One of the more amusing book references I’ve ever heard involved Victoria Gotti, daughter of alleged mob boss, John Gotti. Known for her fierce loyalty to her father, when asked about him by a crowd of reporters, she exclaimed “They don’t make men like him anymore,” and added: he’s “The Last of the Mohicans”. Since Ms. Gotti is an acclaimed author herself, my guess is she probably had read the James Fenimore Cooper classic and was acquainted with the full meaning of the reference.

Next, as an architect, I can tell you that, if there is one design element you or I are likely to see over and over again in buildings, particularly residential ones, it is the gable. Due to its comforting historical familiarity and recognition, the gable is a ubiquitous design element, often repeated multiple times in the same structure. Unfortunately, almost any time a multi-gabled structure is referenced, the author often cannot resist falling back on the not so witty reference to “The House of the Seven (or however many) Gables” by Hawthorne.

Any time we’re faced with an inescapable paradox, an illogical situation, or a problem in which the solution is denied by the problem itself, the term “Catch-22” has become an absolute staple in, at least American lexicon. The term is so ingrained that it’s a wonder that the Joseph Heller book was only published in 1961.

In the dystopian classic 1984, it is not so much the title, but a term and a line coined in the book that continually resonates culturally. Regardless of whether or not people have read this classic, the term “Big Brother”, or the phrase “Big Brother is Watching” are almost universally recognizable as intrusive and unwanted oversight or monitoring of actions by others, particularly by authoritarian figures.

Hemingway titles are a favorite of pun-chasing authors and whenever mentioning either occasional solar events or the ascension of some famous person’s male offspring, one of the fallback cliché-ridden article titles invariably involve something about how “The Sun (Son) Also Rises”.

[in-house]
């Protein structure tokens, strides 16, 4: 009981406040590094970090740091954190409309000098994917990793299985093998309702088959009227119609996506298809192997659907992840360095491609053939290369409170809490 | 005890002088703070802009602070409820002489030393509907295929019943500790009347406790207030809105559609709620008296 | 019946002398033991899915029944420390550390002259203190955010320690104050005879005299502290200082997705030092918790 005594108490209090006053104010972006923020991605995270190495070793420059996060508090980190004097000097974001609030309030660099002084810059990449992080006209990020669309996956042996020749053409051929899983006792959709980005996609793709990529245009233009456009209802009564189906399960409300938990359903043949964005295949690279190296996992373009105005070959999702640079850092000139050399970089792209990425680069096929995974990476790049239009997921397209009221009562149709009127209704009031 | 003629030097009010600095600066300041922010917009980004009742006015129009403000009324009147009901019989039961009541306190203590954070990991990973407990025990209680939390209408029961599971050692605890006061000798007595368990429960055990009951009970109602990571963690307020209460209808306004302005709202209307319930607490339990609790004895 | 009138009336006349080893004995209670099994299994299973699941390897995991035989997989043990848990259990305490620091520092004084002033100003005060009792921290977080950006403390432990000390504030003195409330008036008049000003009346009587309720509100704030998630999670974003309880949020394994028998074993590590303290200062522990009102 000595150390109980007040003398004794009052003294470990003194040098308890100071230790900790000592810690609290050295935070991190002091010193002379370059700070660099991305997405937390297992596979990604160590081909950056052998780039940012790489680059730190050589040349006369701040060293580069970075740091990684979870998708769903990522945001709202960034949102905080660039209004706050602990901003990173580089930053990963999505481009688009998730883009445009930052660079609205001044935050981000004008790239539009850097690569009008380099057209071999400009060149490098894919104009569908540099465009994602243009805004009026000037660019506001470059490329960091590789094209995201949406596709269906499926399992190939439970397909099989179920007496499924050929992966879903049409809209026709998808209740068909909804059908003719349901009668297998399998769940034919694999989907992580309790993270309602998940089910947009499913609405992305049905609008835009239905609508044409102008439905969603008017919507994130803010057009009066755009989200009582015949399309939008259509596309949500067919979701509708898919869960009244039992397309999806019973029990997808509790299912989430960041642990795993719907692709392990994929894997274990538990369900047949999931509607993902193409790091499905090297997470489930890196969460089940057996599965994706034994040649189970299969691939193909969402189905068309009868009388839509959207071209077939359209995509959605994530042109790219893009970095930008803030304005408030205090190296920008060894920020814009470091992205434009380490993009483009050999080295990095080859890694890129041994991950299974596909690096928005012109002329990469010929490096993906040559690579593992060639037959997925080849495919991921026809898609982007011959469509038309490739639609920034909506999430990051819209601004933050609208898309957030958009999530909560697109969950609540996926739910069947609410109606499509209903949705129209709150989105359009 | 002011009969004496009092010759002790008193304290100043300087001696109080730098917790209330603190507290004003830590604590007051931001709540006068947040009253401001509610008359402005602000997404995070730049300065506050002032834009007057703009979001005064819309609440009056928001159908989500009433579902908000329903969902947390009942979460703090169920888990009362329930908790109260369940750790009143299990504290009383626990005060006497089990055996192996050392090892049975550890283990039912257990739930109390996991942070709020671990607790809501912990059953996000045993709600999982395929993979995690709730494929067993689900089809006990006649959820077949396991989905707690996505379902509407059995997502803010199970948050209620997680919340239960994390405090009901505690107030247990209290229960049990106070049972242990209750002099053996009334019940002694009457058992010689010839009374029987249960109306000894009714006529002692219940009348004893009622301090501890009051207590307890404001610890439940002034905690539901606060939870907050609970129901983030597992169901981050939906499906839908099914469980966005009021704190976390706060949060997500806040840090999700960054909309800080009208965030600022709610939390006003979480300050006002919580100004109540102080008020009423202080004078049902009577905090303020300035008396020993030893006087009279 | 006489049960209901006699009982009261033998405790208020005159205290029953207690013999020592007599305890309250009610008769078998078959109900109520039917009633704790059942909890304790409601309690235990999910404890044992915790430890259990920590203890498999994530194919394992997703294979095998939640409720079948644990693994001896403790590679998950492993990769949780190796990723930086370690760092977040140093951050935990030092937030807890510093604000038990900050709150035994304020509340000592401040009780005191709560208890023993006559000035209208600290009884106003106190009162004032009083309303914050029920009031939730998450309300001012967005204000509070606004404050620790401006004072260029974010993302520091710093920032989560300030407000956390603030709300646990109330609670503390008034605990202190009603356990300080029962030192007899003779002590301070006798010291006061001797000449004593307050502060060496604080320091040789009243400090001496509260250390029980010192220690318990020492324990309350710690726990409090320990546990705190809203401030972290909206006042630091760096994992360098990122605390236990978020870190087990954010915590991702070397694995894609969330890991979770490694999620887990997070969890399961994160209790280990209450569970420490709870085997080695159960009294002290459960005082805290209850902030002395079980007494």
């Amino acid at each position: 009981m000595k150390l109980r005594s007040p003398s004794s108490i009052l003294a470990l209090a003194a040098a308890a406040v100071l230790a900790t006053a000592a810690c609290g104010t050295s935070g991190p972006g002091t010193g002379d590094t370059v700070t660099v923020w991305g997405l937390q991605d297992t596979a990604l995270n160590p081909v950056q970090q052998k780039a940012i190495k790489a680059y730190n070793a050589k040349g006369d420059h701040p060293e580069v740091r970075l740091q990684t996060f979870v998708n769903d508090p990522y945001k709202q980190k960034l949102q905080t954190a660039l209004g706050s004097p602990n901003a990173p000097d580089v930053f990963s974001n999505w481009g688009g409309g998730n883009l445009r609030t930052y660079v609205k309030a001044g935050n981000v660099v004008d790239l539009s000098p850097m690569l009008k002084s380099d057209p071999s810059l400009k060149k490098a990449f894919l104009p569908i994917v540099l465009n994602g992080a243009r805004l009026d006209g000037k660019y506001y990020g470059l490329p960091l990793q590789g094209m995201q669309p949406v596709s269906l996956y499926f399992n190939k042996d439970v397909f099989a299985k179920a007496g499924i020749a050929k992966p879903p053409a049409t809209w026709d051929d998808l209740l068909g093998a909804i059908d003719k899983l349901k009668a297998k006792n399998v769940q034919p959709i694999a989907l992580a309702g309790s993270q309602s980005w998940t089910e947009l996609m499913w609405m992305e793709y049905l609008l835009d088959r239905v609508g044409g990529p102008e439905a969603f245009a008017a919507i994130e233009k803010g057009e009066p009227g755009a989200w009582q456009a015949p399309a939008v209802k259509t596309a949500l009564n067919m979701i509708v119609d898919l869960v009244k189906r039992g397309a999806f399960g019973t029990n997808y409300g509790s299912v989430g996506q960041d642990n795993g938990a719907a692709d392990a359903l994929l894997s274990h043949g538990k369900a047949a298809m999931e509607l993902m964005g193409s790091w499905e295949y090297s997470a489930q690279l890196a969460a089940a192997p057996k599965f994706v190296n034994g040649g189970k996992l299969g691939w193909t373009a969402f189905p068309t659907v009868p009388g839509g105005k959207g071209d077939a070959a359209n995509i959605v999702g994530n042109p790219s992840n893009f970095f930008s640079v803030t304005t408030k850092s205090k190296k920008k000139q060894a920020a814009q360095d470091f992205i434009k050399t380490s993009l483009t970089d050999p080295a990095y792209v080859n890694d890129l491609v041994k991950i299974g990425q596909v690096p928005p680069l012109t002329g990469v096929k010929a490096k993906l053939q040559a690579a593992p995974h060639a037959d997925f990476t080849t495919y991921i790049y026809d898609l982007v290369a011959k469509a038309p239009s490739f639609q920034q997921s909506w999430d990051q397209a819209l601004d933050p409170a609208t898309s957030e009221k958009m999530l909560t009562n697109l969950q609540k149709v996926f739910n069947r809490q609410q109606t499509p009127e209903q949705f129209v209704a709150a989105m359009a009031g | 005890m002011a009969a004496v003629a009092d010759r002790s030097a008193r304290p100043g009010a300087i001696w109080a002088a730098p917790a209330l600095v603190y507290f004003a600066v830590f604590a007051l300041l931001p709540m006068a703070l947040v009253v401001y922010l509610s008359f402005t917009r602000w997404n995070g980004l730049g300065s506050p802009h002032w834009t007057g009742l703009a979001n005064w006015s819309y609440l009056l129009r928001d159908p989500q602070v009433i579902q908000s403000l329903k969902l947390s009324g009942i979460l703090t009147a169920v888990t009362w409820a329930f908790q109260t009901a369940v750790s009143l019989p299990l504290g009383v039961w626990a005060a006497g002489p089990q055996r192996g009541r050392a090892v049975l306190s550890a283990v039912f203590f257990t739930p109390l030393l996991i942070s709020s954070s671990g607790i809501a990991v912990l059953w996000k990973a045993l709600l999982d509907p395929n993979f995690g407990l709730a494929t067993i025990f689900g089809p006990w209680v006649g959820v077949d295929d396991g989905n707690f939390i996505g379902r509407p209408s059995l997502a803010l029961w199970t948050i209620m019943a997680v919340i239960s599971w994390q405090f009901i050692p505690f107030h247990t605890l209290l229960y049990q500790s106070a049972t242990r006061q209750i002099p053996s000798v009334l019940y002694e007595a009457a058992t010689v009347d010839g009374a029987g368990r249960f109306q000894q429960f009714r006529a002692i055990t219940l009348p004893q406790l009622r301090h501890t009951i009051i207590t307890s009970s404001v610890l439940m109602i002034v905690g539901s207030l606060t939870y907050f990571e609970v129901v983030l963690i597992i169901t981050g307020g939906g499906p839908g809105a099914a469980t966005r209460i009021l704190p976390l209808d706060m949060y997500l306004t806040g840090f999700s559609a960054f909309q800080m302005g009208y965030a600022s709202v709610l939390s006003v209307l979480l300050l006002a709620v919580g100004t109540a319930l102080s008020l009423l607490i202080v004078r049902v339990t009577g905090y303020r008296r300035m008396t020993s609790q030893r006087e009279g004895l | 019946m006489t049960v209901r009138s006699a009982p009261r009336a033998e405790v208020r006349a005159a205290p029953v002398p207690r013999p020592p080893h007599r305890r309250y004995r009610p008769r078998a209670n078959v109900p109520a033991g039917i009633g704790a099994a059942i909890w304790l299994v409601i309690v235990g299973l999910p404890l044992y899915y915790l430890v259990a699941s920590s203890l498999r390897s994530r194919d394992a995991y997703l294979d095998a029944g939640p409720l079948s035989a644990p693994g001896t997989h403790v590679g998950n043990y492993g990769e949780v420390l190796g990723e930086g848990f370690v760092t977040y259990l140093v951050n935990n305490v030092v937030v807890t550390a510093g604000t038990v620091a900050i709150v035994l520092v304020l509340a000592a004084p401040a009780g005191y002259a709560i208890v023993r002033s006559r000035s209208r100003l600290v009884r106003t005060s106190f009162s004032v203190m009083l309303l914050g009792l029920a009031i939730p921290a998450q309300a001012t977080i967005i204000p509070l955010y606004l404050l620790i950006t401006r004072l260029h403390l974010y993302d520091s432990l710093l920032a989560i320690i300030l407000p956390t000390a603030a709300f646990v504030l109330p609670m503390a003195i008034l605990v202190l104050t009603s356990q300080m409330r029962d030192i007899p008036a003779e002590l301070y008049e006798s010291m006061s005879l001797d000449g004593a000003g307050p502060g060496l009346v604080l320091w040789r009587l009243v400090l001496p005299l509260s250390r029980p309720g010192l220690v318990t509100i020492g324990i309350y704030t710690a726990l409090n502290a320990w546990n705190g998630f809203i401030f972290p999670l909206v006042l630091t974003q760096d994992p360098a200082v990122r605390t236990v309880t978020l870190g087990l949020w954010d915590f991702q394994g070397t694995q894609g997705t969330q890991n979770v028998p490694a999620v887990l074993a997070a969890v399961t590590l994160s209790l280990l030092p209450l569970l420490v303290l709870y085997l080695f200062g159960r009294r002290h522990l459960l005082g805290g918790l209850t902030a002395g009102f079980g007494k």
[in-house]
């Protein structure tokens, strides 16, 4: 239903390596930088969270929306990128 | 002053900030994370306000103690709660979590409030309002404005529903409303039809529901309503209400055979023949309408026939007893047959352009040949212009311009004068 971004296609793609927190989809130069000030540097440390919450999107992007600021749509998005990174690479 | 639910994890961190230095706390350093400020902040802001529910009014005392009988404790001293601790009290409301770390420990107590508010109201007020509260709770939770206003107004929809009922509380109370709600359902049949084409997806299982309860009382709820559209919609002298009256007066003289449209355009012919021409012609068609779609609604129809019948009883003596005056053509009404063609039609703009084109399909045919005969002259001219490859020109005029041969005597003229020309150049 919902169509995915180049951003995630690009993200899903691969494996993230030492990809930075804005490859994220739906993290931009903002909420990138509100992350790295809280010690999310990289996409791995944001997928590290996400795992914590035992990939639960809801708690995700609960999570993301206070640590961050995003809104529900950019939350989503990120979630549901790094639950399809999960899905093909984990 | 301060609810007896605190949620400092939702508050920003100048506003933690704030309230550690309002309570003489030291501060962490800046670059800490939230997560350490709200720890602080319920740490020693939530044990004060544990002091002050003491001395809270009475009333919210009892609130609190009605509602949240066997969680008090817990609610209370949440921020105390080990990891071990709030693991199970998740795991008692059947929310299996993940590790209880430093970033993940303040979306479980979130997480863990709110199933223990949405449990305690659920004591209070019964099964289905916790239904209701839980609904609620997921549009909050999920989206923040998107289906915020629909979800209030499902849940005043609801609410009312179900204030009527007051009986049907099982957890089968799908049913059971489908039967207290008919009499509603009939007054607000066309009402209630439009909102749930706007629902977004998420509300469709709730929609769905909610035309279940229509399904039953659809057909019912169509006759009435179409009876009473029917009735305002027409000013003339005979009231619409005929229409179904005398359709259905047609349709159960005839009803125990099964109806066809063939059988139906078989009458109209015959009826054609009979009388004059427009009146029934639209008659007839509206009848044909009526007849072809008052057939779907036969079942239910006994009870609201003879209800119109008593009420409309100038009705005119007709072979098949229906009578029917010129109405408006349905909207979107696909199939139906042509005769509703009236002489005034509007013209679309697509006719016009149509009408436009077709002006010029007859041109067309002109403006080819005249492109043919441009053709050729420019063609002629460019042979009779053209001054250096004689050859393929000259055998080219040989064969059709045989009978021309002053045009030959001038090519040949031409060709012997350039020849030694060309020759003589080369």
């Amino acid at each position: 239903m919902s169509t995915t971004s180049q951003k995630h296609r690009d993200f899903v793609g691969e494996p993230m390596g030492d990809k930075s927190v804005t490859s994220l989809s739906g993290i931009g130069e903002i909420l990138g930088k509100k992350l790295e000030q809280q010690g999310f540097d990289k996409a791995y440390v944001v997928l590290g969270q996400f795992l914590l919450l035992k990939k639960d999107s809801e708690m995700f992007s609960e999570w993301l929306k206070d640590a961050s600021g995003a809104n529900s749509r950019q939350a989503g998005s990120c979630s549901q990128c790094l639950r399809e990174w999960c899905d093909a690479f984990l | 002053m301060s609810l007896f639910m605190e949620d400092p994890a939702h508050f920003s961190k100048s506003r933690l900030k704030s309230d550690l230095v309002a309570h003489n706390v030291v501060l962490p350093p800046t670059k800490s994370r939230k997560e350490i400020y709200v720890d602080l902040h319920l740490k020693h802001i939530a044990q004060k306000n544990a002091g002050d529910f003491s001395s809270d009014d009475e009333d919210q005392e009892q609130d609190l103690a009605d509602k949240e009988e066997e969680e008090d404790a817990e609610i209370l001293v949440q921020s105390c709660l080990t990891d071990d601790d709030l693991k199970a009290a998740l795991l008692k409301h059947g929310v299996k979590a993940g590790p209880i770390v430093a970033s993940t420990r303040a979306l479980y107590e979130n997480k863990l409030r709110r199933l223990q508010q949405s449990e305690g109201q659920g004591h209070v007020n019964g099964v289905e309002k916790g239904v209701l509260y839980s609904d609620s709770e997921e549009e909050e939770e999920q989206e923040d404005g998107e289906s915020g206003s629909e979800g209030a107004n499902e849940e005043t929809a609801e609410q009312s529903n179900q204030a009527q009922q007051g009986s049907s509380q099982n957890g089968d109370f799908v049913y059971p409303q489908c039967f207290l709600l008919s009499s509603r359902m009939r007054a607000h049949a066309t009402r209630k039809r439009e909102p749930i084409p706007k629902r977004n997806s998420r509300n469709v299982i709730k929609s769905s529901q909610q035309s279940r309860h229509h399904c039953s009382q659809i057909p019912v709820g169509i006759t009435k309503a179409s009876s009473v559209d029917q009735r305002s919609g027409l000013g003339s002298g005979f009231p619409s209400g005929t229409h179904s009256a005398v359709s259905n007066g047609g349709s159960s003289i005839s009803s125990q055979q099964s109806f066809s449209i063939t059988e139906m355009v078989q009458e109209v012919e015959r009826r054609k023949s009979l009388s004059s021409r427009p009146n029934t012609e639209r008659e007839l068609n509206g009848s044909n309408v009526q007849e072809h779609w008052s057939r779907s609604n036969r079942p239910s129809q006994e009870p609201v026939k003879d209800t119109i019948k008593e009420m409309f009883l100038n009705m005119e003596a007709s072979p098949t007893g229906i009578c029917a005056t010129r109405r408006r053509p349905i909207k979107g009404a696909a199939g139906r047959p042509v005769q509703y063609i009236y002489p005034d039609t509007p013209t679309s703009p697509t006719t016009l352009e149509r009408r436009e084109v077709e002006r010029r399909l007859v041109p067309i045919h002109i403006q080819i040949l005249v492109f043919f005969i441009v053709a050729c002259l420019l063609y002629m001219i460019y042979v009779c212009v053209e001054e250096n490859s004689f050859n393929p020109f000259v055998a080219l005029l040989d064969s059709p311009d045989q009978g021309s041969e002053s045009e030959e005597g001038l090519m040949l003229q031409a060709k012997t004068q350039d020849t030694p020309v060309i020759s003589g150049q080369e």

If someone is looking to express a state of emotional detachment, or dependency, an inability to face reality and the use of ill-advised substances to cope, they might say that a given situation is very “Valley of the Dolls” in a nod to the salacious and popular Jacqueline Susann 60’s potboiler.

If someone is looking to express the fleeting mood or pregnant pause before some anticipated time of great actions or activities, they might indulge in the descriptive, if a bit pretentious term by saying or writing that – for the moment –  its “All Quiet on the Western Front” … that is, regardless of which way they are actually facing.

Some other notable titles with high cultural recognition that are often taken and used out of context to illustrate points include: “Crime and Punishment”, “For Whom the Bell Tolls”, “War and Peace”, “The Sound and the Fury”, “The Hunchback of Notre-Dame”, “The Invisible Man”, “They Shoot Horses, Don’t They?”, “The Razor’s Edge”, “The Age of Innocence”, “To Have and Have Not”, etc. Man, Hemingway really wrote a lot of catchy titles, didn’t he?

Again, any time I hear someone using these illustrious titles that have become part of our lexicon to illustrate a point, especially when it’s only a silly play on words that is totally unrelated to the actual book, my knee jerk reaction is curiosity as to whether or not they’ve actually read the book in question. While I would never actually question someone about that for fear of possibly embarrassing them, I can’t help but feel that, in order to quote these titles, we have some kind of aesthetic obligation of integrity (wow, talk about pretentious) to actually have read these books.